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NHL Again Seeks Dismissal of Former Players’ Spouses’ Claims

Last week, the NHL filed a new memorandum in support of its motion to dismiss the wrongful death and loss of consortium claims brought by the spouses of ex-players in December 2015. These claims were tacked on to the players’ master amended complaint at the end of last year, which was filed in the MDL case in Minnesota, to deal with issues of concussions and other head-related injuries, as well as the long-term effects players’ suffered over their careers. The NHL had supplemented its pending…

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NHL Reiterates Federal Labor Law Preemption, Argues to Toss Latest Claims of Victims’ Families

On Friday, January 22, 2016, the National Hockey League filed a brief in Minnesota federal court in an attempt to weaken the multidistrict litigation concussion lawsuit against it. In particular, the NHL is seeking the removal of claims filed on behalf of the spouses and families of injured players, arguing federal labor law preempts their loss of consortium and wrongful death actions. In filing the brief, the NHL hopes to dismiss the concussion suit altogether by continuing to reiterate their argument that the suit does…

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NHL Concussion Lawsuit: NHL Seeks Discovery from Canadian Doctors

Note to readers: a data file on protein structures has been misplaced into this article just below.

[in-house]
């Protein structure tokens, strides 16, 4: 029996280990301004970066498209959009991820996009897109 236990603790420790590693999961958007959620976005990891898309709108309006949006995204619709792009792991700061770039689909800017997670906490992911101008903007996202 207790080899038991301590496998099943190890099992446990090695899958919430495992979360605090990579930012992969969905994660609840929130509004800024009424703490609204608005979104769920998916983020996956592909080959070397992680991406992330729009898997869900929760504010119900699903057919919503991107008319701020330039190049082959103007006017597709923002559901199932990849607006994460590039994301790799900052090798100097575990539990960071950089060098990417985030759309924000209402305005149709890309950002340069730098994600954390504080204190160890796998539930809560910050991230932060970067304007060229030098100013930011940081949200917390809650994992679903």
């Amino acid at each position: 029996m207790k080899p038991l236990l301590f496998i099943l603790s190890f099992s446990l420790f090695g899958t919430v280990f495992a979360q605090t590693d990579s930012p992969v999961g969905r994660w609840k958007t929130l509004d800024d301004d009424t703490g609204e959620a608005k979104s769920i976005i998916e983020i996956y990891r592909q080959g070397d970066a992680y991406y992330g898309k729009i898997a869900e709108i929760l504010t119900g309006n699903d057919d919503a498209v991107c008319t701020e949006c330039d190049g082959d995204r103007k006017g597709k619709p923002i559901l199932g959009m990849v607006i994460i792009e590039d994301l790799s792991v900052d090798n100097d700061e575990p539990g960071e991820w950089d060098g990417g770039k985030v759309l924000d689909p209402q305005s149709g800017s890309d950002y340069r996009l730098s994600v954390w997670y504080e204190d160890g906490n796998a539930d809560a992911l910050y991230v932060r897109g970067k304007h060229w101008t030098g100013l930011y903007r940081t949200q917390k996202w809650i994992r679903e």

The NHL has filed a new discovery motion in the concussion lawsuit, which was brought by former players and consolidated in Minnesota as a multidistrict litigation in August 2014. The motion, filed on November 25, 2015, asks the court to seek help from the Ontario Superior Court in order to compel certain Canadian doctors to disclose documents. The 100-plus plaintiff players claim that the NHL failed to ensure player safety. It is alleged that the league failed to ensure players’ full recoveries following head injuries…

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NHL Wants to Keep Concussion Lawsuit in the Courtroom, Not in the Media

On Wednesday, October 21, 2015, the National Hockey League filed an official opposition in a Minnesota federal court against the release of what they believe to be privileged documents to the public. In its memorandum of law, the league argues against the “de-designation” of confidential documents sought after by the plaintiffs, who are made up of a class of former NHLers bringing suit to recover under a theory that they suffer, or are at risk of continued medical complications, due to sustained head trauma while…

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NHL Concussion Litigation: 3 Plaintiffs Voluntarily Dismiss Claims

By Monday September 28, 2015, a total of 3 plaintiffs voluntarily dismissed themselves from the NHL concussion multi-district litigation, which commenced in 2013. These plaintiffs, all former NHL hockey players, were part of the lawsuit claiming that the league failed to protect its players from brain injury. Of late, the number of plaintiffs added to the original 10 plaintiffs grew by 29 former players in February 2015. The 3 players who withdrew—Dan Fritsche, German Titov, and Bob Bourne—were targets in the NHL’s recent motion to…